One stated goal is to handle more passengers by accommodating more large planes. The problem with this reasoning is that large planes are not generally economical to operate when not filled or on short flights. When larger aircraft such as the DC-10 and MD-11 and the L-1011 flew out of LaGuardia, they could not operate even close to their maximum weight due to inadequate runway length and difficult departure and approach patterns.
Additionally, LaGuardia has in place, with a handful of exceptions, a 1,500-mile perimeter rule, which means that no aircraft may depart on a nonstop flight of longer than 1,500 miles. Airlines make less money when they are forced to operate aircraft with unused passenger and cargo capacity, over distances shorter than their ideal ranges.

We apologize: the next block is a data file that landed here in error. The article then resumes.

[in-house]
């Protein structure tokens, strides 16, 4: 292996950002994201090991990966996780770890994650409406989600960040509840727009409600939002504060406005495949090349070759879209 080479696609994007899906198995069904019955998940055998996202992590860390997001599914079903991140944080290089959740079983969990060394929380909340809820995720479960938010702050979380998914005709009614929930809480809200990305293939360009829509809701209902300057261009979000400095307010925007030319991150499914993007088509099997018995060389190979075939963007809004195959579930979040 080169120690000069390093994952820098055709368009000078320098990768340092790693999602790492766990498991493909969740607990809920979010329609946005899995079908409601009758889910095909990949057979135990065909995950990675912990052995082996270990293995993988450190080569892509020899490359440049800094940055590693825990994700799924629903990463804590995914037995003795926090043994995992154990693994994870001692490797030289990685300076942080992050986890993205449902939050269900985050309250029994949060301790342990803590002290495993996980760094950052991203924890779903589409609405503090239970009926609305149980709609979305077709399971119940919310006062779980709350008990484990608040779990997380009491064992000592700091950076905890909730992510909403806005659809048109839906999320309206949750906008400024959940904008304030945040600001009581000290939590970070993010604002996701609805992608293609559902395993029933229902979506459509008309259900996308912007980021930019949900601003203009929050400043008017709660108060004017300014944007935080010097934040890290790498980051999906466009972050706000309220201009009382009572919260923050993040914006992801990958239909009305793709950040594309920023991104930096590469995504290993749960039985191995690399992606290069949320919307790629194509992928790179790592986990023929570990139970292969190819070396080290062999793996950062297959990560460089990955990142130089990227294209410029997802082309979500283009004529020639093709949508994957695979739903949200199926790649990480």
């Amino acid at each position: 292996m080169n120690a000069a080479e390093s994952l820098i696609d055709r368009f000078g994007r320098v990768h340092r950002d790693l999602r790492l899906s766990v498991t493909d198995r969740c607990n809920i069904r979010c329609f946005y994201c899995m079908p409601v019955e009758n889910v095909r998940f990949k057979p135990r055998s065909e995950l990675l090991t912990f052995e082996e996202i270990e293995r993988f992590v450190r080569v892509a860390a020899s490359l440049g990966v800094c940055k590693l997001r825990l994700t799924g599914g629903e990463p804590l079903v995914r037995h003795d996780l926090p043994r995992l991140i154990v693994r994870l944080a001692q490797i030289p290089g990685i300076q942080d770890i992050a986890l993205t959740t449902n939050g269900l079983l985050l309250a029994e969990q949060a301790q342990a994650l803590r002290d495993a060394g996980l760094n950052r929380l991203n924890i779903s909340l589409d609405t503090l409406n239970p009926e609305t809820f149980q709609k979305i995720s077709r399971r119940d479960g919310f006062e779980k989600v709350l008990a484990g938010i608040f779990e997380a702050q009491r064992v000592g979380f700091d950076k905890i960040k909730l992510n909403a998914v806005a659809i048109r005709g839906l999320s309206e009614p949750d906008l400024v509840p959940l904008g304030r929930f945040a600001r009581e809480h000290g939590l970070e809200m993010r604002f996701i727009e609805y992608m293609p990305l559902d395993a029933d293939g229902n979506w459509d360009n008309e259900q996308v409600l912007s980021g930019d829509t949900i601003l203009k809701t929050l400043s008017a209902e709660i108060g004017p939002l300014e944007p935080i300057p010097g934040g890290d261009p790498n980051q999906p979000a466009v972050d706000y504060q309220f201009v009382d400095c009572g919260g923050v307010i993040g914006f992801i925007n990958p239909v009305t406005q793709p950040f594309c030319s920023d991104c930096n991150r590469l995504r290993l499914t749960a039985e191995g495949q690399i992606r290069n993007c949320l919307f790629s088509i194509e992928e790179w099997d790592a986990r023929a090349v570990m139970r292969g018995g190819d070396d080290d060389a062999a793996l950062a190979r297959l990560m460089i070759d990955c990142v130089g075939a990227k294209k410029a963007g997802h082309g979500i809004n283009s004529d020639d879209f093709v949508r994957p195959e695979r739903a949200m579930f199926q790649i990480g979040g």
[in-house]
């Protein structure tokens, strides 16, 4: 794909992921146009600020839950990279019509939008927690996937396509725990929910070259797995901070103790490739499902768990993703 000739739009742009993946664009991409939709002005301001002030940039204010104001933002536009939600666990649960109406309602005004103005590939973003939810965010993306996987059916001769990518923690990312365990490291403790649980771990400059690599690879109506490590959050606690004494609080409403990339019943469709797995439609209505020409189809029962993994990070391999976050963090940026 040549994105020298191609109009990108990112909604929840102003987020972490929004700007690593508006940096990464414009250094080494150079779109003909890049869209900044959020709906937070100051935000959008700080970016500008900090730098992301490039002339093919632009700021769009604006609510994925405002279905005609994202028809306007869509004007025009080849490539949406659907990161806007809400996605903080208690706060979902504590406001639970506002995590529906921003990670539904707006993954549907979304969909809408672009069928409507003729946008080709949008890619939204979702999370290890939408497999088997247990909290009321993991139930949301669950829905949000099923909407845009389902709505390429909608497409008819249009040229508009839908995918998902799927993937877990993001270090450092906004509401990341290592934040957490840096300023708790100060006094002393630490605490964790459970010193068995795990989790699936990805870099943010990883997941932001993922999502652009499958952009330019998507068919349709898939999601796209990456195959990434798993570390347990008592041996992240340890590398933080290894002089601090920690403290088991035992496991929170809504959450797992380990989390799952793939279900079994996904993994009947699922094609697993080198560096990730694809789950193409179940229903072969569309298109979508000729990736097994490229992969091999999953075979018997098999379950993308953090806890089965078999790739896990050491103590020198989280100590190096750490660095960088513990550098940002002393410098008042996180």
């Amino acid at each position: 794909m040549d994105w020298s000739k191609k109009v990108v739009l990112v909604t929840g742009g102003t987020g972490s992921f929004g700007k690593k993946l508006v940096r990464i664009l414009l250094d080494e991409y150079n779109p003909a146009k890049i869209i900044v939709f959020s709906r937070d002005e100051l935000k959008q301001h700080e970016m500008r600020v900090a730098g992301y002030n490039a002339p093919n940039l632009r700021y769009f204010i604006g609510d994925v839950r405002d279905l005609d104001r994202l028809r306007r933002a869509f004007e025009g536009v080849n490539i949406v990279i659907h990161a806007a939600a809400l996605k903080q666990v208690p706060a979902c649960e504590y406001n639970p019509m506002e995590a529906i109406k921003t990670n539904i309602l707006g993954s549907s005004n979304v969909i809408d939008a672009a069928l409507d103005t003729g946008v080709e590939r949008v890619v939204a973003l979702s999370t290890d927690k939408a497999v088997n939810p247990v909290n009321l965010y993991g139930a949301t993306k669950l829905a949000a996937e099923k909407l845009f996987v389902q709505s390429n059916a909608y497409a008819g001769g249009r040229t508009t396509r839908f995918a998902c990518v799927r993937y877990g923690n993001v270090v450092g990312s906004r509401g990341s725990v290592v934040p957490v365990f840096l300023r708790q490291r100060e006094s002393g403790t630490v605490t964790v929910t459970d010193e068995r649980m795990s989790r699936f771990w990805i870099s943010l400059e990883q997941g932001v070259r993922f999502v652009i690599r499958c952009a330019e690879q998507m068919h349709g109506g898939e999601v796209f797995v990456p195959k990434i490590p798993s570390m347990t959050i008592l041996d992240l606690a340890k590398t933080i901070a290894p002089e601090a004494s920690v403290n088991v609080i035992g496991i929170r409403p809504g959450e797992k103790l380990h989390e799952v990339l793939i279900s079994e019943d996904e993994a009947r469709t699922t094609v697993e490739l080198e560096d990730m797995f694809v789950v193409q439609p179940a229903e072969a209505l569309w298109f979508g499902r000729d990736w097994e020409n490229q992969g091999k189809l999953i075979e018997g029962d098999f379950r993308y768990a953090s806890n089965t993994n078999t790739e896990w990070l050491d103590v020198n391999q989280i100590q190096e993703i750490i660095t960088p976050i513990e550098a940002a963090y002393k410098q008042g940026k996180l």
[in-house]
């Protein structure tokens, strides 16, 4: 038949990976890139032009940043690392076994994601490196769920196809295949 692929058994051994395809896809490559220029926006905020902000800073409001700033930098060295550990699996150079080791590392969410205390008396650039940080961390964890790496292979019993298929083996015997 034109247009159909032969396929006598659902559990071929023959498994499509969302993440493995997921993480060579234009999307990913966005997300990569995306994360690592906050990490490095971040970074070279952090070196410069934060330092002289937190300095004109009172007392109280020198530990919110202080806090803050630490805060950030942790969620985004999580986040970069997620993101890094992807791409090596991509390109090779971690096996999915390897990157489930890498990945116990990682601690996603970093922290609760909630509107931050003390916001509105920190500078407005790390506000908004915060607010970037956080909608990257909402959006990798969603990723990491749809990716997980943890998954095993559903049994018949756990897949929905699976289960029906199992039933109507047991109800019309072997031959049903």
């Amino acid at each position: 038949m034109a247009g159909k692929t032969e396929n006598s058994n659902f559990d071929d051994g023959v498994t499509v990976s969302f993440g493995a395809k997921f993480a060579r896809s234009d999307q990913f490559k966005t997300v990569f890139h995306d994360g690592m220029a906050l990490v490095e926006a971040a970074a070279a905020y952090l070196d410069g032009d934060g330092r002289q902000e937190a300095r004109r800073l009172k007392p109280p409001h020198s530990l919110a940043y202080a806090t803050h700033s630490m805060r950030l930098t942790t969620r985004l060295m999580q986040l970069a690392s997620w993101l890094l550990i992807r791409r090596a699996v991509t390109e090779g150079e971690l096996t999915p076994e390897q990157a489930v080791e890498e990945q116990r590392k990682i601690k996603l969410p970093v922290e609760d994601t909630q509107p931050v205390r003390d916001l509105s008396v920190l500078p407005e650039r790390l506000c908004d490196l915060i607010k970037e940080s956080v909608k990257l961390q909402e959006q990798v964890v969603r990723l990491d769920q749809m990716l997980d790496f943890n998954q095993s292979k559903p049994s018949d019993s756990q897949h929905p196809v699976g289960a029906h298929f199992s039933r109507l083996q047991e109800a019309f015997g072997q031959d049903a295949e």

LaGuardia's proximity to Manhattan is desirable for tourists and business passengers. However, I don't see any mention of a rail link, something that's already in place at both Kennedy and Newark airports. That means that increased passenger capacity at LaGuardia, if used, would be accompanied by increased roadway traffic.
LaGuardia's location within New York City means that takeoff and approach patterns fly over some of the most densely populated areas in the nation. While air travel today is safer than virtually any other form of transportation, the two times during any flight that an aircraft is most vulnerable to catastrophic accidents are takeoffs and landings.
Instead, it may be time to consider downsizing LaGuardia to a regional commuter facility, with high-speed rail links from LaGuardia to Manhattan and from LaGuardia to Kennedy Airport. Also, add a new airport, perhaps in Rockland, and expand capacity at Long Island MacArthur in Islip, Westchester County Airport in White Plains and Stewart Airport in upstate New Windsor, as well as at Kennedy and Newark.
Leonard Cohen, Wantagh